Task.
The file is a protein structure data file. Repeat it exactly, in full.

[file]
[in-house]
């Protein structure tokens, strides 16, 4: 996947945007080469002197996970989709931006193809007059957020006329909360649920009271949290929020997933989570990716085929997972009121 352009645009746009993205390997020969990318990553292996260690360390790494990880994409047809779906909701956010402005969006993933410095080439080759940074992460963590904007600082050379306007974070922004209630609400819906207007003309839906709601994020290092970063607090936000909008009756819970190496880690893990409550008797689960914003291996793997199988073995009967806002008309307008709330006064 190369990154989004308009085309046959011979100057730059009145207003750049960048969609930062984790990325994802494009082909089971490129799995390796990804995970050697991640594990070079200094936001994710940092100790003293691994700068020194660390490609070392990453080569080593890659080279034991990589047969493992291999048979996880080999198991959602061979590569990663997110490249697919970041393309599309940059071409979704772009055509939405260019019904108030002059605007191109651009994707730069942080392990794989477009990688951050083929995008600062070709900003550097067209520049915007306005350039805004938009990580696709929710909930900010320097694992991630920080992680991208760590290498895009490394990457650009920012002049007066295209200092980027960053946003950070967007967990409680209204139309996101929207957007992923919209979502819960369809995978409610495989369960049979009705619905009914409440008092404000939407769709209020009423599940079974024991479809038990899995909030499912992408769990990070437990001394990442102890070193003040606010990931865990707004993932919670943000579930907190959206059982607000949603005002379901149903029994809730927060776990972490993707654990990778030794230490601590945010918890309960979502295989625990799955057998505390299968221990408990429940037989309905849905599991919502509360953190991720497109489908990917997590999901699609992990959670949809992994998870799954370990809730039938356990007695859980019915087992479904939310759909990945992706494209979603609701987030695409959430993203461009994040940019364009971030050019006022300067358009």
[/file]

[in-house]
């Protein structure tokens, strides 16, 4: 996947945007080469002197996970989709931006193809007059957020006329909360649920009271949290929020997933989570990716085929997972009121 352009645009746009993205390997020969990318990553292996260690360390790494990880994409047809779906909701956010402005969006993933410095080439080759940074992460963590904007600082050379306007974070922004209630609400819906207007003309839906709601994020290092970063607090936000909008009756819970190496880690893990409550008797689960914003291996793997199988073995009967806002008309307008709330006064 190369990154989004308009085309046959011979100057730059009145207003750049960048969609930062984790990325994802494009082909089971490129799995390796990804995970050697991640594990070079200094936001994710940092100790003293691994700068020194660390490609070392990453080569080593890659080279034991990589047969493992291999048979996880080999198991959602061979590569990663997110490249697919970041393309599309940059071409979704772009055509939405260019019904108030002059605007191109651009994707730069942080392990794989477009990688951050083929995008600062070709900003550097067209520049915007306005350039805004938009990580696709929710909930900010320097694992991630920080992680991208760590290498895009490394990457650009920012002049007066295209200092980027960053946003950070967007967990409680209204139309996101929207957007992923919209979502819960369809995978409610495989369960049979009705619905009914409440008092404000939407769709209020009423599940079974024991479809038990899995909030499912992408769990990070437990001394990442102890070193003040606010990931865990707004993932919670943000579930907190959206059982607000949603005002379901149903029994809730927060776990972490993707654990990778030794230490601590945010918890309960979502295989625990799955057998505390299968221990408990429940037989309905849905599991919502509360953190991720497109489908990917997590999901699609992990959670949809992994998870799954370990809730039938356990007695859980019915087992479904939310759909990945992706494209979603609701987030695409959430993203461009994040940019364009971030050019006022300067358009």